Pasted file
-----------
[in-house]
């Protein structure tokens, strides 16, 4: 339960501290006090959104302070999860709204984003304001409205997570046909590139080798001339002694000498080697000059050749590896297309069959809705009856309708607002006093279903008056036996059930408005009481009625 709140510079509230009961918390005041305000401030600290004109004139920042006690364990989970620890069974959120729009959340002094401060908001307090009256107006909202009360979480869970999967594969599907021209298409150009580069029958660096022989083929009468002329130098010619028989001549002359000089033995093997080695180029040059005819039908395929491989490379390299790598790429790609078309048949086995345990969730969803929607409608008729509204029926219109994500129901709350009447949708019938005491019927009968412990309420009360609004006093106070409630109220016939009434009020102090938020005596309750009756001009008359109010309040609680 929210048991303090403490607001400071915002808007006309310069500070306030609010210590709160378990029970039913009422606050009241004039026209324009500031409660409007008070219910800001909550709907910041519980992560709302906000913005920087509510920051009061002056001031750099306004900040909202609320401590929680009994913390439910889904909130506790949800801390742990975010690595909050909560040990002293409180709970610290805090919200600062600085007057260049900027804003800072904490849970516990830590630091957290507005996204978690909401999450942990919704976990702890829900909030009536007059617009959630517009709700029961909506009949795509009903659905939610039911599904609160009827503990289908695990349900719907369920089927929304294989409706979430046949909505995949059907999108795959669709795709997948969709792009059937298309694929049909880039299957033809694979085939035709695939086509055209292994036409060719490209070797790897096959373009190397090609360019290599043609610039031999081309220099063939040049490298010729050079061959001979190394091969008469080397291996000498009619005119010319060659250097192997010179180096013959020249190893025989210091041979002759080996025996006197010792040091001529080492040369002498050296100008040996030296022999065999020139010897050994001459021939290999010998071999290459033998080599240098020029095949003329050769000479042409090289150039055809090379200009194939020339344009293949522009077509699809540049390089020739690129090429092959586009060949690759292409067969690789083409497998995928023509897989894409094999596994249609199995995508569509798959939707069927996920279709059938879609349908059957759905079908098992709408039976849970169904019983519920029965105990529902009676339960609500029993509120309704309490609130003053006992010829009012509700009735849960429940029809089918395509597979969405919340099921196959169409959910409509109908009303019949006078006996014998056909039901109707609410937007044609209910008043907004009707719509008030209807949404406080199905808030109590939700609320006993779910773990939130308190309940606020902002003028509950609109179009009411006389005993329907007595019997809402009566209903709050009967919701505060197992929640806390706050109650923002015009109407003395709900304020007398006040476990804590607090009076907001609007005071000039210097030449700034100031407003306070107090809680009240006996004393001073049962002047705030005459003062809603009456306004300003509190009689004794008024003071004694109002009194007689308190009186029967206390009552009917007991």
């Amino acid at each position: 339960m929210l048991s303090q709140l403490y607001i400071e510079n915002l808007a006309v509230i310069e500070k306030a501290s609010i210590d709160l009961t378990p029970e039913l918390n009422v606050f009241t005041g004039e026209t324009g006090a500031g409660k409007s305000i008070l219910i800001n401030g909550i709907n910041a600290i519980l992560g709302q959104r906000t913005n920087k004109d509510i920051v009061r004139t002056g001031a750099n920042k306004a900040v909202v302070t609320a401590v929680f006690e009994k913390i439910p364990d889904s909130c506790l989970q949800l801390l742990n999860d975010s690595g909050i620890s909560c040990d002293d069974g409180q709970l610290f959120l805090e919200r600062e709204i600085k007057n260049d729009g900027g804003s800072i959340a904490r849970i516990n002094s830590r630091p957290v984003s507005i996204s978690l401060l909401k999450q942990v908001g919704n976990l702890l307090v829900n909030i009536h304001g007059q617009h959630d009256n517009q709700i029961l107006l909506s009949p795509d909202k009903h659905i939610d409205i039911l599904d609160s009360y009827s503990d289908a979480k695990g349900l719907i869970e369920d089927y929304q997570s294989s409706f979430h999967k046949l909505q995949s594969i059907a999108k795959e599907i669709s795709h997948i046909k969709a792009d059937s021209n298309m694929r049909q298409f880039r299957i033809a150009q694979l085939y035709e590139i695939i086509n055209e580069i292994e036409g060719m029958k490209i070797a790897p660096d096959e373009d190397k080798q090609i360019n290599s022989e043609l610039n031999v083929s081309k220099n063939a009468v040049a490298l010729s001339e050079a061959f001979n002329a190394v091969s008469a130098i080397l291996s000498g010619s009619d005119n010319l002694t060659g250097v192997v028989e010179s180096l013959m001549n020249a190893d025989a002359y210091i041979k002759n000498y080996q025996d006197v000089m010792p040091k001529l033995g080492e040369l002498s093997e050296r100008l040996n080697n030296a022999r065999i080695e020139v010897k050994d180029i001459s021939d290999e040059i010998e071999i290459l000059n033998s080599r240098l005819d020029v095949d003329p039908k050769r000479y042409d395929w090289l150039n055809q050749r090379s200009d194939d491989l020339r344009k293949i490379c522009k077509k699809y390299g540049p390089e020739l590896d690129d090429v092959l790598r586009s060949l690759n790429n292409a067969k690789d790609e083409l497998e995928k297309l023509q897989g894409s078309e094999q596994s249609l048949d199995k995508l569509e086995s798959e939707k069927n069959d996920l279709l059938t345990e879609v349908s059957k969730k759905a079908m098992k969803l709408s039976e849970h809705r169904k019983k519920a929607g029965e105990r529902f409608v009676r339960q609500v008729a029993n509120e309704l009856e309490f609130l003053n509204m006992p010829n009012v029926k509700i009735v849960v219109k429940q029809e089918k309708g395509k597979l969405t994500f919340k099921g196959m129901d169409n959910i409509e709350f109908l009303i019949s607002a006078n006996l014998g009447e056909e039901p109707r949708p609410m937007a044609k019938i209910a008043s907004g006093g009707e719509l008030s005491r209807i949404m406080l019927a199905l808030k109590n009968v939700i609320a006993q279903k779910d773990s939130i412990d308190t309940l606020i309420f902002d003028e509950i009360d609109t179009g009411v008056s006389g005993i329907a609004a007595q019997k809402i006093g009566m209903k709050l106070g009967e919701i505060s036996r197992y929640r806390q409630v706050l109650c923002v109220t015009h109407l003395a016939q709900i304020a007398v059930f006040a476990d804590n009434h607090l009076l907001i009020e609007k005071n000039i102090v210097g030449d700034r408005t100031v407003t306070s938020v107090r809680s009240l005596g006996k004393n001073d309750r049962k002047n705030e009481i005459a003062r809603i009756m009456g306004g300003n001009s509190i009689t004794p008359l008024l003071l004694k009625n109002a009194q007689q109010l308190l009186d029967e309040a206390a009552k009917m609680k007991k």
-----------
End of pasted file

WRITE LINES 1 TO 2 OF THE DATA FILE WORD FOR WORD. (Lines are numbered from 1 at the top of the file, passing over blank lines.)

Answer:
[in-house]
């Protein structure tokens, strides 16, 4: 339960501290006090959104302070999860709204984003304001409205997570046909590139080798001339002694000498080697000059050749590896297309069959809705009856309708607002006093279903008056036996059930408005009481009625 709140510079509230009961918390005041305000401030600290004109004139920042006690364990989970620890069974959120729009959340002094401060908001307090009256107006909202009360979480869970999967594969599907021209298409150009580069029958660096022989083929009468002329130098010619028989001549002359000089033995093997080695180029040059005819039908395929491989490379390299790598790429790609078309048949086995345990969730969803929607409608008729509204029926219109994500129901709350009447949708019938005491019927009968412990309420009360609004006093106070409630109220016939009434009020102090938020005596309750009756001009008359109010309040609680 929210048991303090403490607001400071915002808007006309310069500070306030609010210590709160378990029970039913009422606050009241004039026209324009500031409660409007008070219910800001909550709907910041519980992560709302906000913005920087509510920051009061002056001031750099306004900040909202609320401590929680009994913390439910889904909130506790949800801390742990975010690595909050909560040990002293409180709970610290805090919200600062600085007057260049900027804003800072904490849970516990830590630091957290507005996204978690909401999450942990919704976990702890829900909030009536007059617009959630517009709700029961909506009949795509009903659905939610039911599904609160009827503990289908695990349900719907369920089927929304294989409706979430046949909505995949059907999108795959669709795709997948969709792009059937298309694929049909880039299957033809694979085939035709695939086509055209292994036409060719490209070797790897096959373009190397090609360019290599043609610039031999081309220099063939040049490298010729050079061959001979190394091969008469080397291996000498009619005119010319060659250097192997010179180096013959020249190893025989210091041979002759080996025996006197010792040091001529080492040369002498050296100008040996030296022999065999020139010897050994001459021939290999010998071999290459033998080599240098020029095949003329050769000479042409090289150039055809090379200009194939020339344009293949522009077509699809540049390089020739690129090429092959586009060949690759292409067969690789083409497998995928023509897989894409094999596994249609199995995508569509798959939707069927996920279709059938879609349908059957759905079908098992709408039976849970169904019983519920029965105990529902009676339960609500029993509120309704309490609130003053006992010829009012509700009735849960429940029809089918395509597979969405919340099921196959169409959910409509109908009303019949006078006996014998056909039901109707609410937007044609209910008043907004009707719509008030209807949404406080199905808030109590939700609320006993779910773990939130308190309940606020902002003028509950609109179009009411006389005993329907007595019997809402009566209903709050009967919701505060197992929640806390706050109650923002015009109407003395709900304020007398006040476990804590607090009076907001609007005071000039210097030449700034100031407003306070107090809680009240006996004393001073049962002047705030005459003062809603009456306004300003509190009689004794008024003071004694109002009194007689308190009186029967206390009552009917007991």